We're well on our way to the end of a great freshman season: where did Masters of Sex take us this week? Let's see.
We find Ethan on his last day at the hospital, but he still seems disarmingly upbeat about the whole thing. (Hey, character development!) Anyway, Ginny's kids absolutely adore him, and when she has to jet off with Dr. DePaul, he gallantly volunteers to babysit. Things are going well, until Ginny's douche-y ex-husband shows up. What proceeds is quite the junk-measuring fiesta: they bicker so much about manly activities like riding bareback and growing a real beard that her adorable bespectacled son is forced to reprimand them. Eventually, they come to an understanding: all Ethan really wants is to be there for the kids and make Virginia his family. (Is this really the same man who brattily punched her in the face?) He seems pretty sure of himself, but Virginia doesn't exactly seem excited when he tells her he wants to take care of her. Hmm...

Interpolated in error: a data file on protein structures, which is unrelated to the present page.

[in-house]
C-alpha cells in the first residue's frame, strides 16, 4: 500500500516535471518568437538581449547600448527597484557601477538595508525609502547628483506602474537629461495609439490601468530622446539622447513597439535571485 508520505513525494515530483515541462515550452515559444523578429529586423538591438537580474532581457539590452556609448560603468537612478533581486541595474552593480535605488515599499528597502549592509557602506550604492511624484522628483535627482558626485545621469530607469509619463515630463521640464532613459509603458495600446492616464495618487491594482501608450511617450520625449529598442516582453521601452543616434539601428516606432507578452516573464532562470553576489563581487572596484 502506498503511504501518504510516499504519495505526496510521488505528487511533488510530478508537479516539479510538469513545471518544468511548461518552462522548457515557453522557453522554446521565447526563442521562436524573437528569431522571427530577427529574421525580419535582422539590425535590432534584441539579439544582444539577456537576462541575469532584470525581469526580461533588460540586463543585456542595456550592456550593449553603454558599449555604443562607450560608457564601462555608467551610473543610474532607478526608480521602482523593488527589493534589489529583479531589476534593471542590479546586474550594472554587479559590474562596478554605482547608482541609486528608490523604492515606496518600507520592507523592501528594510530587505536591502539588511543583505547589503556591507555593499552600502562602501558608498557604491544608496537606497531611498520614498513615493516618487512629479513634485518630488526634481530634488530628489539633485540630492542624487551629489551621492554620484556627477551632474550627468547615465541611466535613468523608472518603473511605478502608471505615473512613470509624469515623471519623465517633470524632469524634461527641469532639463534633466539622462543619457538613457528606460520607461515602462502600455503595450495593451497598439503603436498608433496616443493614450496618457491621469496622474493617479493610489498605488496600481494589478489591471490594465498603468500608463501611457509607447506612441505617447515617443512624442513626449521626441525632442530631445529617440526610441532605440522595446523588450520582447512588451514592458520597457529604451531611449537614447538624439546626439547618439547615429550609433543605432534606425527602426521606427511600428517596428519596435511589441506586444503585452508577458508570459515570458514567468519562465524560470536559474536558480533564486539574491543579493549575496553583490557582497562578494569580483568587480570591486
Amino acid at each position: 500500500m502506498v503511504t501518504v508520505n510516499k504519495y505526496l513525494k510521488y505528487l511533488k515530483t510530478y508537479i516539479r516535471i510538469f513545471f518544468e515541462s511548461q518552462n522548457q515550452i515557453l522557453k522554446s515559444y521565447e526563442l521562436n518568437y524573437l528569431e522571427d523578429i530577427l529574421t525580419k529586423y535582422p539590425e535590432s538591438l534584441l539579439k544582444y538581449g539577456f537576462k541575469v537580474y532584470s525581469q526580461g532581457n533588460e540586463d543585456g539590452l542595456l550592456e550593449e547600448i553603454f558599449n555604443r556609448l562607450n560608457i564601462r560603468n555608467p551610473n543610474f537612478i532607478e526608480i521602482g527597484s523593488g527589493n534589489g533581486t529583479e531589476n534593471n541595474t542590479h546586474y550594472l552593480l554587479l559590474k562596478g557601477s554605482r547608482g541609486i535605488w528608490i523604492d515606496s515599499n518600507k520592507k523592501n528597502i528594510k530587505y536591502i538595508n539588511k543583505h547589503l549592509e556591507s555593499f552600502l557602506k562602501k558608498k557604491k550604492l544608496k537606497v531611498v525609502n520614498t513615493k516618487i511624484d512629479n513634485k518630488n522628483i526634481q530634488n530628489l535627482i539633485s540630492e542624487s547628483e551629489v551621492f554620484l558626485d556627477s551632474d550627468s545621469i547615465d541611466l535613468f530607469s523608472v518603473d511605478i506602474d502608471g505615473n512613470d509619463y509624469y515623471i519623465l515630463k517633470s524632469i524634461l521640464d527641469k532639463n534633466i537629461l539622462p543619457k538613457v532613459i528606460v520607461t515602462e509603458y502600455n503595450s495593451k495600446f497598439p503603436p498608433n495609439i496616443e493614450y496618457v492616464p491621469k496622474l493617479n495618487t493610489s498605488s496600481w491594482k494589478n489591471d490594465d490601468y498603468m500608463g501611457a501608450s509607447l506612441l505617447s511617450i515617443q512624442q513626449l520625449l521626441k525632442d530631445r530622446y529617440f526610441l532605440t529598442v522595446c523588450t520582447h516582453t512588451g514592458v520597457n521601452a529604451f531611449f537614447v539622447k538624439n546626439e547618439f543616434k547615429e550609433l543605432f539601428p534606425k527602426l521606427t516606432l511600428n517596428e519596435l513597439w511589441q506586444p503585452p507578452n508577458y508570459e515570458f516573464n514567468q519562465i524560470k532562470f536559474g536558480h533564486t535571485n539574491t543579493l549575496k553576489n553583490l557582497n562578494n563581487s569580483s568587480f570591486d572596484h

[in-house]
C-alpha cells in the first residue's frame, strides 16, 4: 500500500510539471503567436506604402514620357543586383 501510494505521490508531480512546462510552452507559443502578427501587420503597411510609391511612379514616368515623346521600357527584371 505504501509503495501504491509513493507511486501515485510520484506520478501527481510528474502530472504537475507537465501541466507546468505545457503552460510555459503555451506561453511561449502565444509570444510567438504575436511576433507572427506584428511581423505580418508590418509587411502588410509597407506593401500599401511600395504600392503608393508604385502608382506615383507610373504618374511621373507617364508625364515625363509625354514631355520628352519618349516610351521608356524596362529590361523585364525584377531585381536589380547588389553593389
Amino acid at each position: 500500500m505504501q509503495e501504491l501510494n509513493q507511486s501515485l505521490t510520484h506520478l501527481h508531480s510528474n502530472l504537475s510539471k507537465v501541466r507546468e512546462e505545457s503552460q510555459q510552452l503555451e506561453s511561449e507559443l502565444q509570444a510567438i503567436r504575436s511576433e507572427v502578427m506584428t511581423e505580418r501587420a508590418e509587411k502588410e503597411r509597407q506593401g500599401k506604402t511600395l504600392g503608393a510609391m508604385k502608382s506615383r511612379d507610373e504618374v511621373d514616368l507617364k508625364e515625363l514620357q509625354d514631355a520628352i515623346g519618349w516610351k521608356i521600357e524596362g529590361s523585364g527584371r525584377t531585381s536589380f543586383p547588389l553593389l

While Ethan's at home with the kids, we get more of the very-excellent Johnson/DePaul duo. They're kind of great together: Virginia has wangled DePaul a spot at a gynecological conference, but their bus (a train ride is too expensive for their pittance of a budget) breaks down, and they end up missing the conference. DePaul's more than a little upset at the futility of their trek (especially as she's just found out Masters is paid buckets of money more than her, making his funding much easier), but Virginia's as resourceful as ever. With some deft small talk, she manages to get DePaul an entirely different audience: the wives of the doctors. Now more than ever, DePaul realizes just how determined Virginia is, and it inspires her to ask Virginia to continue the work that she won't be around to complete. Remember those stage IV cancer slides we saw a few weeks back? Well, DePaul confides in Virginia, and it's quite a lovely moment: though Virginia is appropriately upset by the news, DePaul just smiles and feigns sleep as she looks out into the unknown. The symbolism hits us like a sledgehammer, but it doesn't lessen the beauty of the scene.